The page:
Top Indian government officials are debating whether to set a goal to zero out its greenhouse gas emissions by mid-century, an ambitious target that would require overhauling its coal-dependent economy.
Officials close to Prime Minister Narendra Modi are working with senior bureaucrats and foreign advisers to consider ways to meet the 2050 deadline, according to people familiar with the matter.
A 2047 target is also being considered, they said, to mark the centenary of India's independence from British rule. The people asked not to be identified because the discussions are private.
India, the world's third-biggest emitter, has come under pressure to make a net-zero pledge ahead of global climate talks in Glasgow, Scotland, this year.
Signatories of the Paris Agreement are expected to boost their commitments to slow global warming, and China – the biggest polluter and a rival of India – won international praise for setting a 2060 net-zero target in September.
The timing and scope of India's announcement could depend on pledges other nations make on April 22, when United States President Joe Biden is set to gather world leaders for an Earth Day summit.
The event is the first such meeting Mr Biden will host as president, and he has asked climate envoy John Kerry to secure fresh commitments from attendees.
The Prime Minister's Office, Ministry of External Affairs and Ministry of Environment, Forest & Climate Change in New Delhi did not immediately respond to requests seeking comment.
"Every single country has to step up ambition," Mr Kerry told the BBC during his visit to Britain earlier this month. He implicitly included India while singling out "the 20 countries that are the equivalent of 81 per cent of global emissions".
Once the US adopts a widely anticipated net-zero goal, nine of the 10 largest economies will have made pledges to neutralise emissions.
If India does so, too, it would mark a significant step toward the Paris Agreement aspiration of keeping average temperatures from rising more than 1.5 deg C above the pre-industrial period.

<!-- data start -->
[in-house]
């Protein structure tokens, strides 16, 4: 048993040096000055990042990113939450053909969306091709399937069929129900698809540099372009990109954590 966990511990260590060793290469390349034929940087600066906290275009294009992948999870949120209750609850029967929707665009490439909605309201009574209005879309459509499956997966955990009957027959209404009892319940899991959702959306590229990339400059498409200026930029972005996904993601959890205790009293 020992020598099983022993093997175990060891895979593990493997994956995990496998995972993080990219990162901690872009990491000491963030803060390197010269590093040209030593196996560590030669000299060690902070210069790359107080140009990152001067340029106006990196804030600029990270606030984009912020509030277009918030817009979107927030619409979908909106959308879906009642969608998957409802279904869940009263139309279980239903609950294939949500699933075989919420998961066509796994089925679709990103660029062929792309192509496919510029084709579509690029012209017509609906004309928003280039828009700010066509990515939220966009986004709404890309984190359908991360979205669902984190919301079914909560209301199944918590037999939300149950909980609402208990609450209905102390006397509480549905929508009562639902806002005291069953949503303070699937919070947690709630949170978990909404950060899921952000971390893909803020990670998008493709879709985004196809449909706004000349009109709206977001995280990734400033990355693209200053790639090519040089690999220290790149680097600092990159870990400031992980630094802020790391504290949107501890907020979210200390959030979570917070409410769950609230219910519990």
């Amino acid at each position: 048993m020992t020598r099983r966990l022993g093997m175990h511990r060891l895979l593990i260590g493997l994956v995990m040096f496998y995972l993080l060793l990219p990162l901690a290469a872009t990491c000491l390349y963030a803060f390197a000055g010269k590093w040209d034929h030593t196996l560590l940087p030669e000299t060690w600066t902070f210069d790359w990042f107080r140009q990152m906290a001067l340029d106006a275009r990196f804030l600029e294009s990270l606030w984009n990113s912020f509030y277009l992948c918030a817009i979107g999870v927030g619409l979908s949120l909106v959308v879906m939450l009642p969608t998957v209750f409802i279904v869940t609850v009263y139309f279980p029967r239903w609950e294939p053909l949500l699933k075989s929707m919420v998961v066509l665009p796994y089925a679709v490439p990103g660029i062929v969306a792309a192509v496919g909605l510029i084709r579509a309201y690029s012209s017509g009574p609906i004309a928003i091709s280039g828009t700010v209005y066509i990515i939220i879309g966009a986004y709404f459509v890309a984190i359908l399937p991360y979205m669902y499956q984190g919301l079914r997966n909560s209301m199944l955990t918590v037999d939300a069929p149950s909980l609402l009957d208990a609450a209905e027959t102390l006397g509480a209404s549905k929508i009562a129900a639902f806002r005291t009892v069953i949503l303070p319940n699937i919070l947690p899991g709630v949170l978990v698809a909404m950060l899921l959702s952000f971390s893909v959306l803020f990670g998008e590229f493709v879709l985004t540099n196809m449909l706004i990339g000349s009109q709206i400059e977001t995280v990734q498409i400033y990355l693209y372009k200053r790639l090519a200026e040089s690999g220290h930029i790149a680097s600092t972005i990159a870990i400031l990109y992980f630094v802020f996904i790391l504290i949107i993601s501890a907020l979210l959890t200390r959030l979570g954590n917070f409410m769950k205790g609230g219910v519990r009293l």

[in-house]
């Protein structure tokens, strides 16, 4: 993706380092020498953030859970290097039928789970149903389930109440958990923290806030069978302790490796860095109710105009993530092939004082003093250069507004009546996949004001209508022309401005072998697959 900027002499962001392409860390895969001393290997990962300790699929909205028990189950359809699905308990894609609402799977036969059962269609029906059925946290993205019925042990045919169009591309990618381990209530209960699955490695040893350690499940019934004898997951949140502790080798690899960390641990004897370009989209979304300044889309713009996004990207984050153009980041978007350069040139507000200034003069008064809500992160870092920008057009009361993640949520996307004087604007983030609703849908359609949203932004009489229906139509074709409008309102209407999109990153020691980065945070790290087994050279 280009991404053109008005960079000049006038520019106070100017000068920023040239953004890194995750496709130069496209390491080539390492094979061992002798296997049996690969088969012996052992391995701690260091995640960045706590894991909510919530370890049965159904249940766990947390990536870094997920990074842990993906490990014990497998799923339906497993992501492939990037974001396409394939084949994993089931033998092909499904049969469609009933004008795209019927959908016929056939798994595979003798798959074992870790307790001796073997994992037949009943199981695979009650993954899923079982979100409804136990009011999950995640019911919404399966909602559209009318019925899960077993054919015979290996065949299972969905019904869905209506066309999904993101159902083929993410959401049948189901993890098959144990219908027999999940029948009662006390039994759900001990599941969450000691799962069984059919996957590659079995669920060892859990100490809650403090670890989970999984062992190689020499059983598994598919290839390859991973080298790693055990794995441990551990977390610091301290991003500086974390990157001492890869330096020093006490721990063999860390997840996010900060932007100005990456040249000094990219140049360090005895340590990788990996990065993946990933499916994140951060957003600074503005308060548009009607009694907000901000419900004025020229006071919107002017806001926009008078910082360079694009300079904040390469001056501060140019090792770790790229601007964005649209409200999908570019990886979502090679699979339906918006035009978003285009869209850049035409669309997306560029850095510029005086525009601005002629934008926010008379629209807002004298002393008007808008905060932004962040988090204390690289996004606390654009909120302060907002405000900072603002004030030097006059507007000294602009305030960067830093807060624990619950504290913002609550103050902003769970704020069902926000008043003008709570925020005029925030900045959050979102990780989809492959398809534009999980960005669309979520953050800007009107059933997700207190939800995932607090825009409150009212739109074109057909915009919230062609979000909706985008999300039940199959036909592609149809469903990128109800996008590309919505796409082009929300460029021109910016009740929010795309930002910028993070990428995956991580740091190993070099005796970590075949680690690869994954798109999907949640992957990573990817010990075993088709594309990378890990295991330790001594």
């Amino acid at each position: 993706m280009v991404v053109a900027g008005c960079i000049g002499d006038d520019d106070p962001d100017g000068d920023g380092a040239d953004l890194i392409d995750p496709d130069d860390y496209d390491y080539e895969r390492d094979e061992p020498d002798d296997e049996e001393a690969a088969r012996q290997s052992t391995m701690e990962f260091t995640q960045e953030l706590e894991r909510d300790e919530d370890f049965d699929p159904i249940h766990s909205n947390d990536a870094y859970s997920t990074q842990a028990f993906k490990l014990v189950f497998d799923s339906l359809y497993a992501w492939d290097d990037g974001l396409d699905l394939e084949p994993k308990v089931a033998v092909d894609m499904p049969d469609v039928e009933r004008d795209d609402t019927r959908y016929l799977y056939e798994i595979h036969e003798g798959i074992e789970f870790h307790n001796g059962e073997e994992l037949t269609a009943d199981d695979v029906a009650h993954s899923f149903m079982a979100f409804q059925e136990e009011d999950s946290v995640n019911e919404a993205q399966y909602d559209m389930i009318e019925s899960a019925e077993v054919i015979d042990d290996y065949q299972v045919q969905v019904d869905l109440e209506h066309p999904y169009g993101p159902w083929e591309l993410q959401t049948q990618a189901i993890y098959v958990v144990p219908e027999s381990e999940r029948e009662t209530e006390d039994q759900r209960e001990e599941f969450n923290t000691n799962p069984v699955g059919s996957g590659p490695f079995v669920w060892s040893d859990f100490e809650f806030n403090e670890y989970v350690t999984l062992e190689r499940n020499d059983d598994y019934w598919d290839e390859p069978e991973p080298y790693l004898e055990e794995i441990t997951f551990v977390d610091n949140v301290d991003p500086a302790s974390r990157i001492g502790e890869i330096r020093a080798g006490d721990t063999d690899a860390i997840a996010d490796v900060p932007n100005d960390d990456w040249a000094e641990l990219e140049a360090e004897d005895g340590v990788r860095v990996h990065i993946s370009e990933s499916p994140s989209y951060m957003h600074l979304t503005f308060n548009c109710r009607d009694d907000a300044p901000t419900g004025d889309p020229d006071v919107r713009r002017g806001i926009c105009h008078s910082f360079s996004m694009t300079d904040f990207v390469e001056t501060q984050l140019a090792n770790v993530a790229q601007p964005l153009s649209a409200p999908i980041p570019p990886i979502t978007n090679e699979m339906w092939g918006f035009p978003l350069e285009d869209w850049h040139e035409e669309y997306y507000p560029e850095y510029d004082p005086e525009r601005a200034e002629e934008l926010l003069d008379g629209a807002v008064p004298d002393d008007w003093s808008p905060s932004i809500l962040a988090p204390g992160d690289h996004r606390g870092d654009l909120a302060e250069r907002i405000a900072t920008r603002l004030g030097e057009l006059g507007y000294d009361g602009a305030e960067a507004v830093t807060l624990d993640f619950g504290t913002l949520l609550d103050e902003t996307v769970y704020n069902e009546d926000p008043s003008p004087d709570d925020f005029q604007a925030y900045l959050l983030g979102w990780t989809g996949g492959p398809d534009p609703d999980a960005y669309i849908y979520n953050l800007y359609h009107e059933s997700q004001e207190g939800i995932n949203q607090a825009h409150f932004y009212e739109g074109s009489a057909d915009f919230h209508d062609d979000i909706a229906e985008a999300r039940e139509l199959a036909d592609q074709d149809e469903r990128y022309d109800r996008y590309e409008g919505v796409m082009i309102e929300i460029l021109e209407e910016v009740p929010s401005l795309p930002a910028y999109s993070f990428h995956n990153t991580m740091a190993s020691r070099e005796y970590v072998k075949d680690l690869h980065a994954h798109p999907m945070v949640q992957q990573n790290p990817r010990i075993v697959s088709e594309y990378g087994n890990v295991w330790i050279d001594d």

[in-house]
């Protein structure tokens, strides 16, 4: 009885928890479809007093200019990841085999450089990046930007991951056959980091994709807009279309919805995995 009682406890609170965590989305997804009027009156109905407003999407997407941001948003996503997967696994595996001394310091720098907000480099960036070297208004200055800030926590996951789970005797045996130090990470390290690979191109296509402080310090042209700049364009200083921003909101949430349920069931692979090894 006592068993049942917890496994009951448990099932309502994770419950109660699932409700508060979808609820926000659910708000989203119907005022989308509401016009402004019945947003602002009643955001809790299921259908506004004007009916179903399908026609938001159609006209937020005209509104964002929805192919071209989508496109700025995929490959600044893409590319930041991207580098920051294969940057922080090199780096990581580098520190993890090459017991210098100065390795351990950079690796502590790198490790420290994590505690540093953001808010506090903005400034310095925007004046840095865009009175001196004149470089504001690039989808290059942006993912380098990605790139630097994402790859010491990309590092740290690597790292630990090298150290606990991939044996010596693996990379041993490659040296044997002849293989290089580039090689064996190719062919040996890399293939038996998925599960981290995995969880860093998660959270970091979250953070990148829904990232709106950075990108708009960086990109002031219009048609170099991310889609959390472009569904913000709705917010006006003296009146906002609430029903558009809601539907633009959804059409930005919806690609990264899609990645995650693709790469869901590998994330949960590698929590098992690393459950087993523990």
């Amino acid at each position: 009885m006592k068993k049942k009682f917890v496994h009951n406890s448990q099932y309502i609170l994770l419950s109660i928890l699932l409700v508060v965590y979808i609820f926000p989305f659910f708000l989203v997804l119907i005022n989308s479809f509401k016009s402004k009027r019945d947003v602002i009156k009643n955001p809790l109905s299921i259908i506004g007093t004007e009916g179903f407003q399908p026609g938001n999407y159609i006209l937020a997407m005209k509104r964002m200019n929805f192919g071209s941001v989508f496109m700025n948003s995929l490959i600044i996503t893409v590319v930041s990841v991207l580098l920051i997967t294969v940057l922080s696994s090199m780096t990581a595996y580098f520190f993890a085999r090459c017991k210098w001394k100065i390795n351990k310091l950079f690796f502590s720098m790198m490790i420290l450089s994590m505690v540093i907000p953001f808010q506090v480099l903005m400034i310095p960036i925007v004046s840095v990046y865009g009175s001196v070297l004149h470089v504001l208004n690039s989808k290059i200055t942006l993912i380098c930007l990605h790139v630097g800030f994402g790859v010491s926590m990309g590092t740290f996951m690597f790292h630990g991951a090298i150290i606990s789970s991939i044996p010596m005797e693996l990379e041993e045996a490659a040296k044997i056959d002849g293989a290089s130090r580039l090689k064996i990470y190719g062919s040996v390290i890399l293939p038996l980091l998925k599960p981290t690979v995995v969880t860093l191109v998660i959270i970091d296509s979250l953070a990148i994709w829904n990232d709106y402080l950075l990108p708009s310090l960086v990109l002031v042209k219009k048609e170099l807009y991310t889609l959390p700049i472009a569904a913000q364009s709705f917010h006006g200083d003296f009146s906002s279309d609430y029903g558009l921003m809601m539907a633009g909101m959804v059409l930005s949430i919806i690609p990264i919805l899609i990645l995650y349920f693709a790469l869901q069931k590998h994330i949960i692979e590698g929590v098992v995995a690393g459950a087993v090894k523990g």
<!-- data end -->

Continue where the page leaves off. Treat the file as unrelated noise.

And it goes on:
There are signs that support is growing domestically for India to set a net-zero goal.
Mr Jayant Sinha, a member of parliament with Mr Modi's Bhartiya Janata Party, said on March 12 that he had submitted a private members' Bill in the Parliament that would make a 2050 target legally binding.
"A Net Zero Bharat will not only lead to a more prosperous future for India, but it will also play a big role to save the world," wrote Mr Sinha in an opinion article for The Economic Times.
On March 16, Mr T.S. Singh Deo, a Cabinet minister for the eastern state of Chhattisgarh, said the area's health sector is setting a 2050 net-zero target.
"Climate change is one of the biggest challenges being faced by the world today," he wrote on Twitter. "I am pleased to make our small contribution."
Over the past decades, developing countries have contributed far less greenhouse gases to the atmosphere than nations that industrialised earlier. As of 2018, India ranked sixth among top historical polluters, after the US, China, Russia, Germany, Britain and Japan.
Even the Paris accord acknowledges this reality, noting that nations have "common but differentiated responsibilities". The clause has been used to support arguments that rich countries should cut their emissions faster, allowing poorer countries to use fossil fuels for a bit longer to help them achieve the prosperity which the West has enjoyed for decades.
"For countries such as India, the most important thing is to achieve the greatest development for the fewest additional emissions," said Navroz Dubash, a professor at the Centre for Policy Research and editor of the book "India in a Warming World".
"You don't want to do what China did, which is rapidly increase emissions and then have to rapidly decrease them. You want India to figure out ways to avoid locking in high-carbon infrastructure."